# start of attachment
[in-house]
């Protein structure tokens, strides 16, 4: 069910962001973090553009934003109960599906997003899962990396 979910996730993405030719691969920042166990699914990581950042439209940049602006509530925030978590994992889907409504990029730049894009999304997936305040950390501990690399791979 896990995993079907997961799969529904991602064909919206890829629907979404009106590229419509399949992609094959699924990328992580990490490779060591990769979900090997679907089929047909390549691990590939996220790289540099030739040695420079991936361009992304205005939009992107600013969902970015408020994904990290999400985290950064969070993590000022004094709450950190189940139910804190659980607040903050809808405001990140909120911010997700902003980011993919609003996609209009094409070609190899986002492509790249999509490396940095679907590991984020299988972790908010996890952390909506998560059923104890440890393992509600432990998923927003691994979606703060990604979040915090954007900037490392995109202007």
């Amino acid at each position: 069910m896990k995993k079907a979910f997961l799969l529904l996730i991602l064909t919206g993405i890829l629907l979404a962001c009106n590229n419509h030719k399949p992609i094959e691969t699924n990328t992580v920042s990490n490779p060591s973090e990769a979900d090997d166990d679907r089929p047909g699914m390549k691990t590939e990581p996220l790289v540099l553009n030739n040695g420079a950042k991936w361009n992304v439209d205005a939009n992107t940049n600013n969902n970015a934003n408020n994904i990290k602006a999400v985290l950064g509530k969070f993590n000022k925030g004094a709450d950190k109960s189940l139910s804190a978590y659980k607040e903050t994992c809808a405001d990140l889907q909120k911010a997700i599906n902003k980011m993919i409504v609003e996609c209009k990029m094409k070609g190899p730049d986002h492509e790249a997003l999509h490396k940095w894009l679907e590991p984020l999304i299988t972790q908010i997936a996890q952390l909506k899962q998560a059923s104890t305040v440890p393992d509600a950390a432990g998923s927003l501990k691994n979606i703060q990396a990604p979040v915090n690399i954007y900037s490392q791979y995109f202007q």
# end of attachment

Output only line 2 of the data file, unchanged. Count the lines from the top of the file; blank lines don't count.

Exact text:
């Protein structure tokens, strides 16, 4: 069910962001973090553009934003109960599906997003899962990396 979910996730993405030719691969920042166990699914990581950042439209940049602006509530925030978590994992889907409504990029730049894009999304997936305040950390501990690399791979 896990995993079907997961799969529904991602064909919206890829629907979404009106590229419509399949992609094959699924990328992580990490490779060591990769979900090997679907089929047909390549691990590939996220790289540099030739040695420079991936361009992304205005939009992107600013969902970015408020994904990290999400985290950064969070993590000022004094709450950190189940139910804190659980607040903050809808405001990140909120911010997700902003980011993919609003996609209009094409070609190899986002492509790249999509490396940095679907590991984020299988972790908010996890952390909506998560059923104890440890393992509600432990998923927003691994979606703060990604979040915090954007900037490392995109202007």